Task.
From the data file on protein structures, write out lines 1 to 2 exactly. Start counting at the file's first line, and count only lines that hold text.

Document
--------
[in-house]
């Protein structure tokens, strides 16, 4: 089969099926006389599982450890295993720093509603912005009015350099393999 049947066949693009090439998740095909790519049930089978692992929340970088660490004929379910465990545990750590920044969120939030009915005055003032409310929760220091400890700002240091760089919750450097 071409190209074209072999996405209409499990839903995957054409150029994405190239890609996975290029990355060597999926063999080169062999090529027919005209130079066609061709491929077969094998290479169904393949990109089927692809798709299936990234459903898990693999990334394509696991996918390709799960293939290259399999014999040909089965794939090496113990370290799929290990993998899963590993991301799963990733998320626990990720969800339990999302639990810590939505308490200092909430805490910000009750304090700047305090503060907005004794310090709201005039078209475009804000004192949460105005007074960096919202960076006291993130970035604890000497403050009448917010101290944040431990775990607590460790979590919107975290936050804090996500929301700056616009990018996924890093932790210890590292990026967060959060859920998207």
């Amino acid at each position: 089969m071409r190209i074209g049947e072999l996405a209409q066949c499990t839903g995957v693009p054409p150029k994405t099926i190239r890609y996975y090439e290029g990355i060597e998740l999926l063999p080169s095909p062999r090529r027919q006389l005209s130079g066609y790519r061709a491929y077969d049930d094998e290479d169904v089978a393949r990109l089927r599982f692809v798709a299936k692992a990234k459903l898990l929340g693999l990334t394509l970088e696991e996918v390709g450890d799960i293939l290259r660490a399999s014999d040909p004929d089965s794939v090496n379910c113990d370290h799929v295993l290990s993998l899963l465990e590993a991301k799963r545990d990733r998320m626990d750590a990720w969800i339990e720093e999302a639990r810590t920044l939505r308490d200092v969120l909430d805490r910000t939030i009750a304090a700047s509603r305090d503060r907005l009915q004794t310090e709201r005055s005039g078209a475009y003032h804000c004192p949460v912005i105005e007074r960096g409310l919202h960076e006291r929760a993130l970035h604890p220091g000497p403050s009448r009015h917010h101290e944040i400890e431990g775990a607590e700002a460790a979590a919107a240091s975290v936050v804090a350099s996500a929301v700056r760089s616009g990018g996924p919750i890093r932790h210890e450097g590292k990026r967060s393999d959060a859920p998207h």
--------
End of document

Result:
[in-house]
């Protein structure tokens, strides 16, 4: 089969099926006389599982450890295993720093509603912005009015350099393999 049947066949693009090439998740095909790519049930089978692992929340970088660490004929379910465990545990750590920044969120939030009915005055003032409310929760220091400890700002240091760089919750450097 071409190209074209072999996405209409499990839903995957054409150029994405190239890609996975290029990355060597999926063999080169062999090529027919005209130079066609061709491929077969094998290479169904393949990109089927692809798709299936990234459903898990693999990334394509696991996918390709799960293939290259399999014999040909089965794939090496113990370290799929290990993998899963590993991301799963990733998320626990990720969800339990999302639990810590939505308490200092909430805490910000009750304090700047305090503060907005004794310090709201005039078209475009804000004192949460105005007074960096919202960076006291993130970035604890000497403050009448917010101290944040431990775990607590460790979590919107975290936050804090996500929301700056616009990018996924890093932790210890590292990026967060959060859920998207």